License Manager allows you to discover on-premises applications using Systems Manager inventory, and then to attach licensing rules to them. License Manager periodically collects software inventory, updates licensing information, and refreshes its dashboards to report usage. After licensing rules are attached to these servers, you can track them along with your AWS servers in the License Manager dashboard.
License Manager cannot, however, validate licensing rules for these servers at launch or termination time. To keep information about non-AWS servers up-to-date, you must periodically refresh the inventory information using the Search inventory section of the License Manager console.
Systems Manager stores data in its Inventory data for 30 days. During this period, License Manager counts a managed instance as active even if it is not pingable. After inventory data has been purged from Systems Manager, License Manager marks the instance as inactive and updates local inventory data. To keep managed instance counts accurate, we recommend manually deregistering instances in Systems Manager so that License Manager can run cleanup operations.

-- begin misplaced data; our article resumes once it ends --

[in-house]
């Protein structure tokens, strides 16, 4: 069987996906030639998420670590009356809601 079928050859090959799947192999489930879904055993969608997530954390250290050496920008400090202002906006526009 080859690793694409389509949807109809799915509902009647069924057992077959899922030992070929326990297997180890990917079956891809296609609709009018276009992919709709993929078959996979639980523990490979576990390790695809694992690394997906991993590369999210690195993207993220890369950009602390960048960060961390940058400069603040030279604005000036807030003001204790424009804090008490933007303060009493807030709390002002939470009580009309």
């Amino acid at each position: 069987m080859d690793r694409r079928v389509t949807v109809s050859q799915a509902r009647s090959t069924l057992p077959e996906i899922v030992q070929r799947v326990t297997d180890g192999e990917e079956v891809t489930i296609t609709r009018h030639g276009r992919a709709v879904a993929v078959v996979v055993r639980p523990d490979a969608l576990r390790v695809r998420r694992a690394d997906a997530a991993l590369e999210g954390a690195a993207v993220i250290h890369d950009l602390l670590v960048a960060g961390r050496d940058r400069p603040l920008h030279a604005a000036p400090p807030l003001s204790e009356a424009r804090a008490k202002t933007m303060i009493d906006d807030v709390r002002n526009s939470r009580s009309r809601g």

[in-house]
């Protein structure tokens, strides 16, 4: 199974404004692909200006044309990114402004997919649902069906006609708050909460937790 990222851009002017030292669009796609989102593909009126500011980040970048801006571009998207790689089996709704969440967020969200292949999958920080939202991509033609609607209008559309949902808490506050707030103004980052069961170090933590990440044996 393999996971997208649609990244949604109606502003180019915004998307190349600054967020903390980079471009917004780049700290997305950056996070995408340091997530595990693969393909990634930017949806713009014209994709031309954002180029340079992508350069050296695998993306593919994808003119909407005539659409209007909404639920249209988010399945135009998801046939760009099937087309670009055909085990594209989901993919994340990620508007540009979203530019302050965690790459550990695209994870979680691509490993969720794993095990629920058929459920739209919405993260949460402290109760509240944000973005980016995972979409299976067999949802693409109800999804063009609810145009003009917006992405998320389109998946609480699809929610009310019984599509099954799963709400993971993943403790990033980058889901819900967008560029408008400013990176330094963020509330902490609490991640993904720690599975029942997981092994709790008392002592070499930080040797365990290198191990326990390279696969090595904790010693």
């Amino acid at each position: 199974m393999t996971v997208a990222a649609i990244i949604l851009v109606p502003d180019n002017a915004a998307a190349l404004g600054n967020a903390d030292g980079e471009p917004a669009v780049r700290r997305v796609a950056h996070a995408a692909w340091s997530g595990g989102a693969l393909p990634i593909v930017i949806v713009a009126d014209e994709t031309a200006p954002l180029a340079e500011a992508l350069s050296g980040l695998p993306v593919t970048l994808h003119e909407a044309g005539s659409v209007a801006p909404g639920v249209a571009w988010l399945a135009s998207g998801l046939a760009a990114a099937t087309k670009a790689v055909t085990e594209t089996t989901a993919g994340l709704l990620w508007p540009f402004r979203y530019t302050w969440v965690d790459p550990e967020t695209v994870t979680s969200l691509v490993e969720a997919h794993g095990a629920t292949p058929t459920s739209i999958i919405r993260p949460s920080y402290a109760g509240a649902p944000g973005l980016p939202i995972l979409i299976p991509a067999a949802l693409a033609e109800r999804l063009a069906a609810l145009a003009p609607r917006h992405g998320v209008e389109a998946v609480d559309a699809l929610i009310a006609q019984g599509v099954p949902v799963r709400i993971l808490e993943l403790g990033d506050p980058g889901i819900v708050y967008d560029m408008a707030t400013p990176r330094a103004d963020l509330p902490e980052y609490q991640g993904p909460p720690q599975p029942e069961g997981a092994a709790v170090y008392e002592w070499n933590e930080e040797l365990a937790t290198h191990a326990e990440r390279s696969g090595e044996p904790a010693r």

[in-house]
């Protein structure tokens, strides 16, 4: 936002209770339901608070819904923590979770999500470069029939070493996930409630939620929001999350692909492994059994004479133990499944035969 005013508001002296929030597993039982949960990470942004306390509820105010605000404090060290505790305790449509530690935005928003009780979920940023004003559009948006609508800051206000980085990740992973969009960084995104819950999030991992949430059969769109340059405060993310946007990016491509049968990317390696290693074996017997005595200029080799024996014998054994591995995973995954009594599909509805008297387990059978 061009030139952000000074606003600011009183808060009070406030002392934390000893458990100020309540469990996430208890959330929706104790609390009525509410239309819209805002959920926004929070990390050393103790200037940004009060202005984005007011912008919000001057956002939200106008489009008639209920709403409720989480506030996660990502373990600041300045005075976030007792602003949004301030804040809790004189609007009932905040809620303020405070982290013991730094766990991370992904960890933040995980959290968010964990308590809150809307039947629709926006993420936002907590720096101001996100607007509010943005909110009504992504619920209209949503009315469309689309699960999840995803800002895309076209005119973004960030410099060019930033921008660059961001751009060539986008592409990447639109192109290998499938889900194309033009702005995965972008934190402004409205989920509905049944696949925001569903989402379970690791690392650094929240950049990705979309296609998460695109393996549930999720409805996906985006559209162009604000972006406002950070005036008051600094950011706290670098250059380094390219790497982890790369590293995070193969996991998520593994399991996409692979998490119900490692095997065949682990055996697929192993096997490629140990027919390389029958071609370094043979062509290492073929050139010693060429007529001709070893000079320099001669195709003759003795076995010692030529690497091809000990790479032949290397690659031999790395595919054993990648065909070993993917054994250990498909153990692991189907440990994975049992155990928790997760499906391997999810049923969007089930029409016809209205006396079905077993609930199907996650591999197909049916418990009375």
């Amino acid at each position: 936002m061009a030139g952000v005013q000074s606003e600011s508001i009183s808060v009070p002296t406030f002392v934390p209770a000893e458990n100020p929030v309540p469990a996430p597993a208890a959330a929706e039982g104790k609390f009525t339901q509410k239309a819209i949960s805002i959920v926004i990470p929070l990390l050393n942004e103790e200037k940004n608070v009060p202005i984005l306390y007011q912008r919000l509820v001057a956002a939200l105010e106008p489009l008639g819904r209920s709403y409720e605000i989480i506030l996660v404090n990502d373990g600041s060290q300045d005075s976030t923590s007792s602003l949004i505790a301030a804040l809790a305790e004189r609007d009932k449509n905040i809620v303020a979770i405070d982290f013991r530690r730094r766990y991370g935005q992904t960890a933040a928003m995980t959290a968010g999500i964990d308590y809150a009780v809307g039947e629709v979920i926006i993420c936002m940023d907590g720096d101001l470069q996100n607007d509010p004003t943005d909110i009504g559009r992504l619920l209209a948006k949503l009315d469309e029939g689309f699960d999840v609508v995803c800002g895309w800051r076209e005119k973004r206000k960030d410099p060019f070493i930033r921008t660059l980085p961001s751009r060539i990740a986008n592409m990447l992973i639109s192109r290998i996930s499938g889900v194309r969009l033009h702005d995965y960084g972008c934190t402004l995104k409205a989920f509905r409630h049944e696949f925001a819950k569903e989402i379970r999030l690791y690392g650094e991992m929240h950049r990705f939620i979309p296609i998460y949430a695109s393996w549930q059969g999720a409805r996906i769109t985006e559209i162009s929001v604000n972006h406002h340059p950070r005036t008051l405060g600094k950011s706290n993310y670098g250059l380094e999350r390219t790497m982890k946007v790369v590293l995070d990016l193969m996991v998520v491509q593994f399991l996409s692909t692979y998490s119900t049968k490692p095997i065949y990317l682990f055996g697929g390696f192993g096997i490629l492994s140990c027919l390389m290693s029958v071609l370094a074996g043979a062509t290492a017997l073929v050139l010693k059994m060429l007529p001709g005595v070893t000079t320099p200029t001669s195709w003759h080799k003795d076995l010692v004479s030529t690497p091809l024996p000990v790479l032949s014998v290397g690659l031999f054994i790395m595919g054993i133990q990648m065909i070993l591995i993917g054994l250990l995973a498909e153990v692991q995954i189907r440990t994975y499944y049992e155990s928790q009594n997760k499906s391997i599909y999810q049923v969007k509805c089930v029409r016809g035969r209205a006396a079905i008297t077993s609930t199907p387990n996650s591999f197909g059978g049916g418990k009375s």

Resource inventory tracking is also useful if your organization does not restrict AWS users from creating AMI-derived instances or installing additional software on running instances. License Manager provides you with a mechanism to easily discover these instances and applications using inventory search. You can attach rules to these discovered resources and track and validate them the same as instances created from managed AMIs.
Using Inventory Search
Complete the following steps to search your resource inventory. You can search for applications by name (for example, names that begin with “SQL Server”) and the type of license included (for example, a license that is not for “SQL Server Web”).
To search your resource inventory
Searching software inventory allows you to find software installed on Systems Manager Managed Instances and associate them with a license configuration for tracking. This is especially useful for on premises instances that you can’t track by using AMIs.